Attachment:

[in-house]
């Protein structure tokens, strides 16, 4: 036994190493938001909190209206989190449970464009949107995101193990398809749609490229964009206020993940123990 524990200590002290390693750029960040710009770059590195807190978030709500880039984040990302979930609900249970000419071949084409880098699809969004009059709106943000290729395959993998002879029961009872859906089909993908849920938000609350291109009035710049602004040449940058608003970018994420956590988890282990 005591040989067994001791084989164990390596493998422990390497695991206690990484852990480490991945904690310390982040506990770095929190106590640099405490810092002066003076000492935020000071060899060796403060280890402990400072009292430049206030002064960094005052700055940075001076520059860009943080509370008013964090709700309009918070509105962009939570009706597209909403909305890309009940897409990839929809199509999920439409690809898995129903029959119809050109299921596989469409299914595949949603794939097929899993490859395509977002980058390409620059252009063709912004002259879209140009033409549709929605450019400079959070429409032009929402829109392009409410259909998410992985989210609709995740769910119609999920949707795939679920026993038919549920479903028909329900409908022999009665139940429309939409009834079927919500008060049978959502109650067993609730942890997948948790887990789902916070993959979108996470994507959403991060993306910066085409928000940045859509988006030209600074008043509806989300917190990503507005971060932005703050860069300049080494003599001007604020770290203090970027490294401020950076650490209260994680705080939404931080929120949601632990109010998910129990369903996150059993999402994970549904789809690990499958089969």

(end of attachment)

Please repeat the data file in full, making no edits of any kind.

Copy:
[in-house]
């Protein structure tokens, strides 16, 4: 036994190493938001909190209206989190449970464009949107995101193990398809749609490229964009206020993940123990 524990200590002290390693750029960040710009770059590195807190978030709500880039984040990302979930609900249970000419071949084409880098699809969004009059709106943000290729395959993998002879029961009872859906089909993908849920938000609350291109009035710049602004040449940058608003970018994420956590988890282990 005591040989067994001791084989164990390596493998422990390497695991206690990484852990480490991945904690310390982040506990770095929190106590640099405490810092002066003076000492935020000071060899060796403060280890402990400072009292430049206030002064960094005052700055940075001076520059860009943080509370008013964090709700309009918070509105962009939570009706597209909403909305890309009940897409990839929809199509999920439409690809898995129903029959119809050109299921596989469409299914595949949603794939097929899993490859395509977002980058390409620059252009063709912004002259879209140009033409549709929605450019400079959070429409032009929402829109392009409410259909998410992985989210609709995740769910119609999920949707795939679920026993038919549920479903028909329900409908022999009665139940429309939409009834079927919500008060049978959502109650067993609730942890997948948790887990789902916070993959979108996470994507959403991060993306910066085409928000940045859509988006030209600074008043509806989300917190990503507005971060932005703050860069300049080494003599001007604020770290203090970027490294401020950076650490209260994680705080939404931080929120949601632990109010998910129990369903996150059993999402994970549904789809690990499958089969």